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How the American environmental movement dealt a blow to Alberta's oilpatch

The plan to weaken Alberta's oilsands came together in a Minneapolis hotel. It was the fall of 2008, and a group of NGOs spent part of a conference there brainstorming tactics for slowing down the growth of the oilsands. They identified pipelines as an ideal target.

Activists identified perfect target: Keystone XL pipeline, and they think it worked

Students protesting against the proposed Keystone XL pipeline march to the residence of U.S. Secretary of State John Kerry in Washington, D.C. on March 2, 2014. U.S. environmentalists are taking credit for organizing a broad enough resistance against the pipeline to delay it and slow down production growth in the Alberta's oilsands. (Nicholas Kamm/AFP/Getty Images)

The strategy to stifle Alberta's oilsands came together in a hotel near a mall in Minneapolis over a decade ago.

It was the fall of 2008, and a group of environmental activists spent part of a conference there brainstorming tactics for slowing down the growth of the oilsands — and they identified pipelines as the most vulnerable target.

One in particular fit the bill: Keystone XL — a 1,897-kilometre pipeline to be built by TC Energy that would carry up to 830,000 barrels of crude oil per day from Hardisty, Alta., to Nebraska, where it would link up with the company's existing pipeline network.

Their fateful decision at that meeting to throw money and organizational effort into attacking the proposed pipeline opened a difficult new chapter for the oilpatch.

Now, those activists are claiming victory.

A decade later, Alberta crude is increasingly choked off from international markets; growth forecasts have been cut in half; iconic Canadian energy companies are rebranding themselves or moving head offices; and parts of Western Canada are simmering with talk of separatism.

'Keystone was a turning point'

Several American activists interviewed in recent days cited the tactical decisions made in 2008 as setting the stage for the industry's current woes. 

"Keystone was a turning point," said Kenny Bruno, an organizer and author in the environmental movement who helped shape the anti-pipeline strategy. 

"It really did impact the industry — as we intended."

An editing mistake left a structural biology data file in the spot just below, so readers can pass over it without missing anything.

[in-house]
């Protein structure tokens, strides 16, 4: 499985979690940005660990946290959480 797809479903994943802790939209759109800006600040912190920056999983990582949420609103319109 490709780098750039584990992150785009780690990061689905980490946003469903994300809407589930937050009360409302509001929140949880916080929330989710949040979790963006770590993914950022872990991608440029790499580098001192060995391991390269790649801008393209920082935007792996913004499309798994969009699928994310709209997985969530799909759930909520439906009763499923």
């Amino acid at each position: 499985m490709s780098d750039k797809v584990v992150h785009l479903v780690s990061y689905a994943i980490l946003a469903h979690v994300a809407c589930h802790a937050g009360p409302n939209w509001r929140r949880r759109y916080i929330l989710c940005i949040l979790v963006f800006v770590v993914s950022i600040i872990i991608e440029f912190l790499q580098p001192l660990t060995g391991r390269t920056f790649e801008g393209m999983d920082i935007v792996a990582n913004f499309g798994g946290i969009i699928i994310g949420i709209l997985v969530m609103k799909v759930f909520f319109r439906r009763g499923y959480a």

Anthony Swift, director of the Canada Project at the Washington-based Natural Resources Defence Council (NRDC), agrees that the effort helped at least curb growth even if, overall, oilsands output continues to rise.

"We really did stop expansion," Swift said. 

Activist Jane Kleeb, right, of the group Bold Nebraska, celebrates after U.S. President Barack Obama denied permission to build the Keystone XL pipeline in November 2016. Trump later overturned that decision, but the project remains in limbo. (Nati Harnik/The Associated Press)

While delays in large oil projects are now fairly common, in 2008, it was near inconceivable that the United States would reject a pipeline — especially one from Canada, Swift said.

In November of that year, activists reviewed the protest methods employed up to that point and concluded they needed new tactics.

Bruno said they talked about protesting at refineries or lobbying industrial users such as shipping companies that might be using fuel sourced in Alberta.

The problem with targeting refineries and companies, however, was there were so many of them that altering the behaviour of one would have a limited impact. Isolating Alberta oil within a company's fuel supply was also impractical, Bruno said.

But when it came to pipelines, at the time, there were only a few major cross-border projects in the works. 

The Keystone XL pipeline would bring oil from Hardisty, Alta., to Steele City, Neb. (Natalie Holdway/CBC)

Pipeline still in limbo

Bruno, a New Yorker who has worked for a number of climate NGOs, including Oil Change, Greenpeace and Corporate Ethics, was among those advocating the view that stalling just one pipeline could do disproportionate damage to the industry.

He and others at the meeting identified the one pipeline project furthest from completion — Keystone XL, for which a permit application had been submitted just weeks earlier, and they zeroed in on it as their target.